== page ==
Finally we will take a look at Science labs at the CSUN, in comparison to art labs, science labs are a beat not overcrowded and with enough space for every science student. Is it because we have many students in arts compared to sciences? Or is it because the university has but more emphasis on science than the other disciplines? According to the comments given by the students that were interviewed, they claimed that administration, administration has put more efforts in developing science labs than any labs within the university.  According to the article on project for public spaces, the author argues that most universities facilitates workshops that brings the town and gown communities together to envision a better quality interface where the campus edges meet and overlap. (Project for public space, 1  ) from the article we realize that a university will invest more on the workshops that will promote developments in both the community and the university and this can only be achieved by the science knowledge. This can ascertain why the science labs are more spacious, developed and with less crowding compared to art labs.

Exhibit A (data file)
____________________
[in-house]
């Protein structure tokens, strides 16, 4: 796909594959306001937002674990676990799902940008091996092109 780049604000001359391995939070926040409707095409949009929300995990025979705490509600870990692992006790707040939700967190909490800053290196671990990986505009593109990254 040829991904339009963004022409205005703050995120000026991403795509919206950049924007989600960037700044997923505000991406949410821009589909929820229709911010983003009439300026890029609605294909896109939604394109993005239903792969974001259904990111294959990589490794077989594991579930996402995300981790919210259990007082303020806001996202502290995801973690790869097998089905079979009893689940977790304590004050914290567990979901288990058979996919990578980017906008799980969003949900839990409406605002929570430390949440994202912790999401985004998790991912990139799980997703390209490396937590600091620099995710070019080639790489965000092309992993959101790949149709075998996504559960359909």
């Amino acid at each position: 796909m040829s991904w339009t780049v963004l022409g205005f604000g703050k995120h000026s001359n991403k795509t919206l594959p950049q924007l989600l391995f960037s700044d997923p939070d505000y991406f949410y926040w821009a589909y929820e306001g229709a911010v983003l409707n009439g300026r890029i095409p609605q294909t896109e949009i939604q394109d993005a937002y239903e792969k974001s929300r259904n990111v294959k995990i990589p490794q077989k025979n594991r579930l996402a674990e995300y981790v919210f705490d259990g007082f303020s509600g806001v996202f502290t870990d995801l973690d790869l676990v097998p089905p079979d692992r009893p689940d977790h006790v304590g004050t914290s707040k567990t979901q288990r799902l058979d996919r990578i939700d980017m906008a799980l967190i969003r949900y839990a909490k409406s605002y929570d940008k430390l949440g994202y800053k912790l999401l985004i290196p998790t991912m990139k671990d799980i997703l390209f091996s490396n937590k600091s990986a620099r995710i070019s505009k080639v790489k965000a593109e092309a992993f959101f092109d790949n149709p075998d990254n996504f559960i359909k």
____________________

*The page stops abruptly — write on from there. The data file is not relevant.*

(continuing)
Works Cited;
  • Stoltz, Dorothy, Marisa Conner, and James Bradberry. The Power of Play: Designing Early Learning Spaces. , 2015. Print.
  • Lievonen, Mirja. “Student Views on Ideal Learning Space: a Case from University Education.” (2014). Print.
  • Walljasper, “Big plans on Campus: (2009). Print.